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Enter EUCLIO, with some chaplets of flowers in his hand.

EUCLIO
I wished at length to screw up my courage to-day, so as to enjoy myself at the wedding of my daughter. I come to the market, I enquire about fish; they tell me that it is dear, that lamb is dear, beef is dear, veal, large fish1, and pork, all of them are dear. And for this reason were they still dearer; I hadn't the money. I came away thence in a rage, since I had nothing wherewithal to make a purchase; and thus did I baulk2 all those rascals. Then I began to think with myself upon the road, "If you are guilty of any extravagance on a festive day, you may be wanting on a common day, unless you are saving." After I disclosed this reasoning to my heart and appetite, my mind came over to my opinion, that I ought to give my daughter in marriage at as little expense as possible. Now I've bought a bit of frankincense, and these chaplets of flowers; these shall be placed upon the hearth for our household God, that he may grant a propitious marriage to my daughter. But what do I----? Do I behold my house open? There's a noise, too, within; is it that I'm robbed, wretch that I am?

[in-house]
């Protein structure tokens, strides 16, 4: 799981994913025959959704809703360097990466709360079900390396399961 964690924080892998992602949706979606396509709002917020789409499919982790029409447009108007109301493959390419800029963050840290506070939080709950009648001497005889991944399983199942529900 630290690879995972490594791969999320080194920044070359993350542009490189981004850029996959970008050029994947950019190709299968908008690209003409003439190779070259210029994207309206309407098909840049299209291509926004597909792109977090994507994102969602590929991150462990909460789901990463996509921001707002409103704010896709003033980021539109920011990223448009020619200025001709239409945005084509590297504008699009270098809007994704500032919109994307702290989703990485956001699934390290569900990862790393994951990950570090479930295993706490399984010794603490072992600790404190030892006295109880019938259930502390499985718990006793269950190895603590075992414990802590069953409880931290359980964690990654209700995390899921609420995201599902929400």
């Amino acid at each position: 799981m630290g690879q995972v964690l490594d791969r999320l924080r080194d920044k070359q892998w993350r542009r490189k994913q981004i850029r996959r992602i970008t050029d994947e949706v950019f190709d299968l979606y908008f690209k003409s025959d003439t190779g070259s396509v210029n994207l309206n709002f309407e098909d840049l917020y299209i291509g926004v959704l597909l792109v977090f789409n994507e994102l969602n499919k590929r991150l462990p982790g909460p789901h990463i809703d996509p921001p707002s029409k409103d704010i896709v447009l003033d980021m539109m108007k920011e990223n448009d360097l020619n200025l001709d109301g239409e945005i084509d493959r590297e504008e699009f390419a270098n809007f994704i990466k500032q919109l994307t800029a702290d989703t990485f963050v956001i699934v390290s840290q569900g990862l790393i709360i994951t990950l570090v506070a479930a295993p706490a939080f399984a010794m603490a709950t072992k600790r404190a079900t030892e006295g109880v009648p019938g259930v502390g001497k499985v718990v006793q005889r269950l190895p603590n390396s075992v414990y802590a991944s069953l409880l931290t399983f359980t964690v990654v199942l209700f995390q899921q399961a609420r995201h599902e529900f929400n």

LYCONIDES
speaking within the house . Seek of the neighbours a bigger pot3 if you can; this one's too little, it can't hold it.

EUCLIO
Woe to me! By my faith, I'm a dead man; the gold's being carried off--my pot's being looked for. I am certainly murdered, unless I make haste to run with all haste in-doors here! Apollo, prithee do assist and help me, whom thou hast already, before this, helped in such circumstances. Pierce with thine arrows the plunderers of my treasures. But am I delaying to run, before I perish outright. He runs into his house.

1 Large fish: "Cetus" or "cete" properly signifies fish of the whale or dolphin kind; it perhaps means here simply the larger and coarser fish in use among the Romans, like plaice or codfish with us. He probably would not ask the price of "pisciculi," or "small fish," as their dearness would terrify him out of his wits.

2 Did I baulk: "Manum adire" probably signified "to kiss the hand" to a person when expecting something more than that, and thereby "to make a fool of him." He asked the prices of all the commodities, and probably chaffered about them, then kissed his hand to the dealers, and left the market without purchasing. Some think it alludes to a feint or baulk made in wrestling.

3 A bigger pot: Congrio is bawling out within doors for a bigger "aula," "pot" or "jar," to be brought for his cooking, on which the old hunck thinks that some thieves have discovered his own dear "aula."

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